FIFA 21 was originally presented a few weeks ago, during the EA Play prior to E3 2019. There, some new features were announced, as well as the return of street soccer, replacing the El Camino mode, with the Volta moniker.
Of course, there is much more, and we have been able to see it firsthand with those responsible for it. We had the opportunity to hear and see those responsible for each leg of FIFA 21 and, for now, we can tell you what's new in terms of gameplay in the 'normal' 11 vs. 11 mode.
In this way, we have spoken and listened to Sam Rivera, FIFA 21 producer at EA Vancouver, and in charge of making the difference between real and virtual soccer smaller and smaller.
That's the ultimate goal of the development team at EA Sports: to put a TV with the game next to a real soccer match and make them barely distinguishable from each other. However, the development team is aware that the time has not yet come, although each release is closer than the last to achieve it.
The tools they are using are, first of all, the response and requests from users to the previous release, but also their own ideas and perceptions, as well as FIFA 21's own roadmap -since sometimes to introduce an improvement they need to work for several years on the tools to implement it-.
Thus, the presentation they gave us began by highlighting the areas in which FIFA 20 was not 'so' good or close to reality.
In this way, they went on to detail why the players' movements without the ball on the field were not reliable, and why the defensive AI went too far with the assists, among many other small details that both the members of the development team and the users have been observing since FIFA 20 was launched last year.
The first example they used, the erratic and sudden/unnatural movements without the ball, was obvious. Just look at how attackers and defenders move aimlessly at times in FIFA 20, and how defenses constantly lose position, creating endless holes in even the most orderly formations.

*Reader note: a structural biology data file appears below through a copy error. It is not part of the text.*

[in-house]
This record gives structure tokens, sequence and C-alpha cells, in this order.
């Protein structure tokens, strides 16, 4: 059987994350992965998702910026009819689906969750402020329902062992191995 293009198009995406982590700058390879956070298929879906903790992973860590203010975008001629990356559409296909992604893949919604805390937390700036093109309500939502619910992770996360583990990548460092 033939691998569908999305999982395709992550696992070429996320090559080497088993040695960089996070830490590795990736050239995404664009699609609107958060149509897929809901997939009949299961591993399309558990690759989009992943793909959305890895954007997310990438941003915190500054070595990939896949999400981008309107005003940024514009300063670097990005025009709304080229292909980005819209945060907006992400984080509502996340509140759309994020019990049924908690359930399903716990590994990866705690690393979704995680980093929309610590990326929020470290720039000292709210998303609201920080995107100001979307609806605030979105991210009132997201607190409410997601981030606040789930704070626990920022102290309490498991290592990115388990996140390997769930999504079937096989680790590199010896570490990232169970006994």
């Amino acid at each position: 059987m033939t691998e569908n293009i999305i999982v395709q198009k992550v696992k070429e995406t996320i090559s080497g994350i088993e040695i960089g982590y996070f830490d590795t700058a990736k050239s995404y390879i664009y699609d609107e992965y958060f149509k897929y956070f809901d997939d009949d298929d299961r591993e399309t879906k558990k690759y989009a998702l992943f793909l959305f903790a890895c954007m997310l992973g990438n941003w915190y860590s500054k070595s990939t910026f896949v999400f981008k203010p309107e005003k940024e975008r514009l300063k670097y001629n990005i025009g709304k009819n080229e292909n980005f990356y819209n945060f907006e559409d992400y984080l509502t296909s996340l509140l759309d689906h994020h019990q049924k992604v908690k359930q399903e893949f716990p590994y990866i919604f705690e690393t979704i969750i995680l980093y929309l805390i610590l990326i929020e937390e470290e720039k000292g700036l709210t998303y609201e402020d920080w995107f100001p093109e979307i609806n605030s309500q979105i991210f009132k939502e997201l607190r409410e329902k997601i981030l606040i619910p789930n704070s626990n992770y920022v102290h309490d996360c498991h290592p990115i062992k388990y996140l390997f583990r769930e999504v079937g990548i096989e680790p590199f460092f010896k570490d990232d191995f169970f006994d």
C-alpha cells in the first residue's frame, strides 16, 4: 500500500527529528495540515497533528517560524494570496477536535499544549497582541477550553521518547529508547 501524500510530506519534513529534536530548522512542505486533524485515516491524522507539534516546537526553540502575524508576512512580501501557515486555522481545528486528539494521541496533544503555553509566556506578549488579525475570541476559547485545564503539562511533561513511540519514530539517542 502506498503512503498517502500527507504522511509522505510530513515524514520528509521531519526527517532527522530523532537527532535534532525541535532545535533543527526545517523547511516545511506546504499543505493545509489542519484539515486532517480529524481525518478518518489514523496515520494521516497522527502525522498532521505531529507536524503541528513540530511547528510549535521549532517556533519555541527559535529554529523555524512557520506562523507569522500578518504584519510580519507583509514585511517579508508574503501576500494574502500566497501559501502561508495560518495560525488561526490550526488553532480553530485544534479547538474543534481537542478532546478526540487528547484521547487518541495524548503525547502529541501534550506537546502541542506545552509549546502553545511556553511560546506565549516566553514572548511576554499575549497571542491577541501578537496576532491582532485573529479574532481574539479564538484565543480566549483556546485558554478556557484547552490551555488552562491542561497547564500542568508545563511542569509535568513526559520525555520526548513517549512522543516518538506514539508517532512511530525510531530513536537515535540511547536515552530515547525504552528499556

This has been solved by tweaking the artificial intelligence of teammates and opponents. Now movements will be more logical in attack, and defenses will try to cover as much space as possible, although assists will still be an option.
However, the importance and effectiveness of these will be somewhat less, also looking for another of the most important changes of this FIFA 21: the 1 on 1 become more important than ever, looking for the most skilled users in dribbling to regain the ground lost in previous deliveries. EA's intention is that attackers will have more space to move and try dribbling, giving a new flavor to the attacking mechanics of FIFA 21.
In addition, this is not the only improvement in attacking skills that will be implemented, since the physics of the ball has also been retouched in many ways, to make it more realistic. For example, low passes will no longer be glued to the ground but will be bouncing, as in reality.
In this way the ball moves changes, also in the passes, with new ball trajectories, and more realistic ball movements.
The best thing is that it applies to both passes and shots, making FIFA 21 closer to reality also in this sense. It is evident in long passes, but even more so when we perform one of the new attacking moves: separating the ball to hit it harder.